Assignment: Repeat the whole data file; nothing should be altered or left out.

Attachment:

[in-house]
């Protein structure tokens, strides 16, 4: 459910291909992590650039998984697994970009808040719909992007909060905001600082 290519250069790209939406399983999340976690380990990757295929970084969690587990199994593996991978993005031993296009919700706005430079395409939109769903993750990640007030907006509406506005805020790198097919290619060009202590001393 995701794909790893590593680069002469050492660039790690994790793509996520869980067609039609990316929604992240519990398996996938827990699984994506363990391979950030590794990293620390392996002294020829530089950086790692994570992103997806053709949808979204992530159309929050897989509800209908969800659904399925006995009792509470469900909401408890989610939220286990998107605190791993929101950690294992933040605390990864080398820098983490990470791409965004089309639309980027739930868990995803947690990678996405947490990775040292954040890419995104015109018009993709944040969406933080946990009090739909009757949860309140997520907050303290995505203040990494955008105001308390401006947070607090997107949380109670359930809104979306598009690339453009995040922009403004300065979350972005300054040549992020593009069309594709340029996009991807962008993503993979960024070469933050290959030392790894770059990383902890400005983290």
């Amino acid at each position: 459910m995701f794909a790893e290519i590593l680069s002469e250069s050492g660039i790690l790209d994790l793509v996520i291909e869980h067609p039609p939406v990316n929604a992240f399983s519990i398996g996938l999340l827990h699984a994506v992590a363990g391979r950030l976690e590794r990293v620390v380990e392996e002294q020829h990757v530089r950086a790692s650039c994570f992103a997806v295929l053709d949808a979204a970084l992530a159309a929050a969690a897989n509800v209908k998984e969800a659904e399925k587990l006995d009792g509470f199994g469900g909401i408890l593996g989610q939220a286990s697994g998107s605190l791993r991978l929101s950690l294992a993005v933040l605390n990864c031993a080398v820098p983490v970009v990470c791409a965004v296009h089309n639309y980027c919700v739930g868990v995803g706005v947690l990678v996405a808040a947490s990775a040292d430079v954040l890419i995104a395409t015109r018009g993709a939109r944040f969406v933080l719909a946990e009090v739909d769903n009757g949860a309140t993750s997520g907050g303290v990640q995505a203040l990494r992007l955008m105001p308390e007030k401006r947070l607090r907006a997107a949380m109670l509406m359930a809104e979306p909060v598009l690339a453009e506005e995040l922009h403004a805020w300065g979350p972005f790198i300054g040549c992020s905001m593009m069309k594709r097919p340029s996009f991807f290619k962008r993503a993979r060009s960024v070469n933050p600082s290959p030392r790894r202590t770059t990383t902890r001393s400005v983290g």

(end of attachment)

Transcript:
[in-house]
């Protein structure tokens, strides 16, 4: 459910291909992590650039998984697994970009808040719909992007909060905001600082 290519250069790209939406399983999340976690380990990757295929970084969690587990199994593996991978993005031993296009919700706005430079395409939109769903993750990640007030907006509406506005805020790198097919290619060009202590001393 995701794909790893590593680069002469050492660039790690994790793509996520869980067609039609990316929604992240519990398996996938827990699984994506363990391979950030590794990293620390392996002294020829530089950086790692994570992103997806053709949808979204992530159309929050897989509800209908969800659904399925006995009792509470469900909401408890989610939220286990998107605190791993929101950690294992933040605390990864080398820098983490990470791409965004089309639309980027739930868990995803947690990678996405947490990775040292954040890419995104015109018009993709944040969406933080946990009090739909009757949860309140997520907050303290995505203040990494955008105001308390401006947070607090997107949380109670359930809104979306598009690339453009995040922009403004300065979350972005300054040549992020593009069309594709340029996009991807962008993503993979960024070469933050290959030392790894770059990383902890400005983290």
């Amino acid at each position: 459910m995701f794909a790893e290519i590593l680069s002469e250069s050492g660039i790690l790209d994790l793509v996520i291909e869980h067609p039609p939406v990316n929604a992240f399983s519990i398996g996938l999340l827990h699984a994506v992590a363990g391979r950030l976690e590794r990293v620390v380990e392996e002294q020829h990757v530089r950086a790692s650039c994570f992103a997806v295929l053709d949808a979204a970084l992530a159309a929050a969690a897989n509800v209908k998984e969800a659904e399925k587990l006995d009792g509470f199994g469900g909401i408890l593996g989610q939220a286990s697994g998107s605190l791993r991978l929101s950690l294992a993005v933040l605390n990864c031993a080398v820098p983490v970009v990470c791409a965004v296009h089309n639309y980027c919700v739930g868990v995803g706005v947690l990678v996405a808040a947490s990775a040292d430079v954040l890419i995104a395409t015109r018009g993709a939109r944040f969406v933080l719909a946990e009090v739909d769903n009757g949860a309140t993750s997520g907050g303290v990640q995505a203040l990494r992007l955008m105001p308390e007030k401006r947070l607090r907006a997107a949380m109670l509406m359930a809104e979306p909060v598009l690339a453009e506005e995040l922009h403004a805020w300065g979350p972005f790198i300054g040549c992020s905001m593009m069309k594709r097919p340029s996009f991807f290619k962008r993503a993979r060009s960024v070469n933050p600082s290959p030392r790894r202590t770059t990383t902890r001393s400005v983290g």